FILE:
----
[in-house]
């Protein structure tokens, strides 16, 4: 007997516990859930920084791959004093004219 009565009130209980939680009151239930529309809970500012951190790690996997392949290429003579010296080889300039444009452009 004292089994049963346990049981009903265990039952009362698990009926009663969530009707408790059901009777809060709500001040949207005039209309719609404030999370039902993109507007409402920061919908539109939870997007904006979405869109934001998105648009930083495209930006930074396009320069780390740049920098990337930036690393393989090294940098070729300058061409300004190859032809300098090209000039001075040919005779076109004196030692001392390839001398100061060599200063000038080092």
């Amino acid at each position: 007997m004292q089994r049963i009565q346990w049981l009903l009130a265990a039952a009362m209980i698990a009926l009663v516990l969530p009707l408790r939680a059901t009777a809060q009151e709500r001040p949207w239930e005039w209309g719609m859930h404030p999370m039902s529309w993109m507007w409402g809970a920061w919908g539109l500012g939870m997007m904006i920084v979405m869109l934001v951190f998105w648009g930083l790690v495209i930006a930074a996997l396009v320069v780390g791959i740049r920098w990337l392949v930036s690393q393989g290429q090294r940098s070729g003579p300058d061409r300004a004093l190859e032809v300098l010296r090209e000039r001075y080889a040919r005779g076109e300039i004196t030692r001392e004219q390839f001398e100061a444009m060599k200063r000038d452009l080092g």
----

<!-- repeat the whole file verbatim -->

[in-house]
């Protein structure tokens, strides 16, 4: 007997516990859930920084791959004093004219 009565009130209980939680009151239930529309809970500012951190790690996997392949290429003579010296080889300039444009452009 004292089994049963346990049981009903265990039952009362698990009926009663969530009707408790059901009777809060709500001040949207005039209309719609404030999370039902993109507007409402920061919908539109939870997007904006979405869109934001998105648009930083495209930006930074396009320069780390740049920098990337930036690393393989090294940098070729300058061409300004190859032809300098090209000039001075040919005779076109004196030692001392390839001398100061060599200063000038080092």
């Amino acid at each position: 007997m004292q089994r049963i009565q346990w049981l009903l009130a265990a039952a009362m209980i698990a009926l009663v516990l969530p009707l408790r939680a059901t009777a809060q009151e709500r001040p949207w239930e005039w209309g719609m859930h404030p999370m039902s529309w993109m507007w409402g809970a920061w919908g539109l500012g939870m997007m904006i920084v979405m869109l934001v951190f998105w648009g930083l790690v495209i930006a930074a996997l396009v320069v780390g791959i740049r920098w990337l392949v930036s690393q393989g290429q090294r940098s070729g003579p300058d061409r300004a004093l190859e032809v300098l010296r090209e000039r001075y080889a040919r005779g076109e300039i004196t030692r001392e004219q390839f001398e100061a444009m060599k200063r000038d452009l080092g």